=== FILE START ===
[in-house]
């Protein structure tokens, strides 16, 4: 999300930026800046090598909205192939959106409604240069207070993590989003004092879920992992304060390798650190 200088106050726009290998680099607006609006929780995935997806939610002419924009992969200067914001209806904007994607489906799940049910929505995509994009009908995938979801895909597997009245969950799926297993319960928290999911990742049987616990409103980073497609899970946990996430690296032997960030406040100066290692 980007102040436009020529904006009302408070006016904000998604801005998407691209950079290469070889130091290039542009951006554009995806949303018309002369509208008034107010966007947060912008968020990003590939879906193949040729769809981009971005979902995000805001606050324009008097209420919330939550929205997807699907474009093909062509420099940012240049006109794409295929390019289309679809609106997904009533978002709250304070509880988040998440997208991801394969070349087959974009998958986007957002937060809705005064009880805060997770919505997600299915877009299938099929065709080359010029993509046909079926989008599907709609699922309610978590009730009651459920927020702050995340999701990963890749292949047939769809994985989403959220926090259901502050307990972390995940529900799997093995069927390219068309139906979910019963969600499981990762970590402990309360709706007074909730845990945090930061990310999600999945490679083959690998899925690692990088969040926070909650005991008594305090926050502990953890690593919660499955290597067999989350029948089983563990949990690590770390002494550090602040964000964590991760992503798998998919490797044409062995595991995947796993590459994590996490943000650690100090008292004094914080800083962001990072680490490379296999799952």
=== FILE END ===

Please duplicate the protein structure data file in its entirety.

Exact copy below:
[in-house]
């Protein structure tokens, strides 16, 4: 999300930026800046090598909205192939959106409604240069207070993590989003004092879920992992304060390798650190 200088106050726009290998680099607006609006929780995935997806939610002419924009992969200067914001209806904007994607489906799940049910929505995509994009009908995938979801895909597997009245969950799926297993319960928290999911990742049987616990409103980073497609899970946990996430690296032997960030406040100066290692 980007102040436009020529904006009302408070006016904000998604801005998407691209950079290469070889130091290039542009951006554009995806949303018309002369509208008034107010966007947060912008968020990003590939879906193949040729769809981009971005979902995000805001606050324009008097209420919330939550929205997807699907474009093909062509420099940012240049006109794409295929390019289309679809609106997904009533978002709250304070509880988040998440997208991801394969070349087959974009998958986007957002937060809705005064009880805060997770919505997600299915877009299938099929065709080359010029993509046909079926989008599907709609699922309610978590009730009651459920927020702050995340999701990963890749292949047939769809994985989403959220926090259901502050307990972390995940529900799997093995069927390219068309139906979910019963969600499981990762970590402990309360709706007074909730845990945090930061990310999600999945490679083959690998899925690692990088969040926070909650005991008594305090926050502990953890690593919660499955290597067999989350029948089983563990949990690590770390002494550090602040964000964590991760992503798998998919490797044409062995595991995947796993590459994590996490943000650690100090008292004094914080800083962001990072680490490379296999799952």